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It’s fascinating to watch how the moon changes over a month.For a couple days, it is a full bright circle. Then, it begins to shrink, until only a tiny crescent remains.Then, it disappears all together.Then, it appears again, growing a little bigger each night, until it is full again. What’s going on?First of all, the changes in the amount of the moon’s surface that is lit up over the course of a month are called phases.The next thing to know is that the light we see coming from the moon isn’t moonlight at all, it is sunlight.The moon does not emit any light itself.The Sun’s light is reflected from the surface of the Moon to us.Because the positions of the Earth, Moon and Sun vary throughout the course of the month,the amount of the moon’s surface that we can see changesa little bit every night.When the surface of the side of the moon facing Earth is completely illuminated, we see a full moon.When none of the surface is illuminated and we can’t see the moon at all, the phase is a new moon. The phases when half the side of the moon facing Earth is lit up are called the first and third quarters.When the visible moon seems to be getting bigger, we say it is waxing, when the visible lighted surface seems to be getting smaller, we say the moon is waning. When less than half of the visible moon is lit, it’s called a crescent, and when it’s more than half, it’s called a gibbous.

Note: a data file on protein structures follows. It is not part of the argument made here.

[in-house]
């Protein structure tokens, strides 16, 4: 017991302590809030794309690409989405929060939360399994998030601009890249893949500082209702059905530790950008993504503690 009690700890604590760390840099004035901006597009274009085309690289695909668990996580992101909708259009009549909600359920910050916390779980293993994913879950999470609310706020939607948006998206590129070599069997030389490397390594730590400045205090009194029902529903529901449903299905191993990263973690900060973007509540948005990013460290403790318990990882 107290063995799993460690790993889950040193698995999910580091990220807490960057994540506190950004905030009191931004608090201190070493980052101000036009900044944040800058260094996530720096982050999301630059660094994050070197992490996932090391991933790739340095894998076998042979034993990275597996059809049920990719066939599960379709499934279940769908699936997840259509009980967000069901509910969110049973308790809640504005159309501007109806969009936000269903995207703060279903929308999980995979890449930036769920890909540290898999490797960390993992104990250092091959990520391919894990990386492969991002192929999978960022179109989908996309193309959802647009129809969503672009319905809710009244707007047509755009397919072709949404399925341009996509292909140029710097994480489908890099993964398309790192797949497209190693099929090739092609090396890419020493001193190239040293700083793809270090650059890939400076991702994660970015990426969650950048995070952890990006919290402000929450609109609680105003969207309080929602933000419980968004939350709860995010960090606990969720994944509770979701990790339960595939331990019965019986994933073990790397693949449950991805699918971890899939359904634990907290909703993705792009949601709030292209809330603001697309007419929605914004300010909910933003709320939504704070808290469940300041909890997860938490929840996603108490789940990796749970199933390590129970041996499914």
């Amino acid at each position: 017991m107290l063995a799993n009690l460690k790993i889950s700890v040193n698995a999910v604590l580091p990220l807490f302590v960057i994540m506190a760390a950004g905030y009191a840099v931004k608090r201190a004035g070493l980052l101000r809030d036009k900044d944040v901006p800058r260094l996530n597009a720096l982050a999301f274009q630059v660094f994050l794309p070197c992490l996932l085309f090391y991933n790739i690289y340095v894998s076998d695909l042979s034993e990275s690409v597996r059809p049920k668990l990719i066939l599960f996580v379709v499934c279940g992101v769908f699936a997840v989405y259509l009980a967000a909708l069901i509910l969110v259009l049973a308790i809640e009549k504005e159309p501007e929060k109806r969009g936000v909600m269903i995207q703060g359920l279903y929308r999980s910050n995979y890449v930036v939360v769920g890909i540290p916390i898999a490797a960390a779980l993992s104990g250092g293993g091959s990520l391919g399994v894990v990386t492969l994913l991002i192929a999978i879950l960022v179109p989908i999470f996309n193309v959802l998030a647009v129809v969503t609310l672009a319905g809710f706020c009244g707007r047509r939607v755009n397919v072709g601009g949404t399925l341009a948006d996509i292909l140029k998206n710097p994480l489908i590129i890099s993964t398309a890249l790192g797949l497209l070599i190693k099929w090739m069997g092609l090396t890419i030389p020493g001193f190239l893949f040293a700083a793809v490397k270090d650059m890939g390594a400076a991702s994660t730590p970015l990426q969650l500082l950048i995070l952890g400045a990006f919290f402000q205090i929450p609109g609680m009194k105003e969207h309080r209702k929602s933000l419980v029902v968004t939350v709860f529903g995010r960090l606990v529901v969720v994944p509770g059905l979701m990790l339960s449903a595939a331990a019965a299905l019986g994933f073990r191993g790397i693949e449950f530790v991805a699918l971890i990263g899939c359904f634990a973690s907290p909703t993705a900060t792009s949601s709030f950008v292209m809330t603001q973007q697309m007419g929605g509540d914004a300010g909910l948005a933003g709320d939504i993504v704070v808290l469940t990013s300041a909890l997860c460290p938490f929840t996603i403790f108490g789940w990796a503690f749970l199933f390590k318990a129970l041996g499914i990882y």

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Fecha publicaci?n: 12.5.2016
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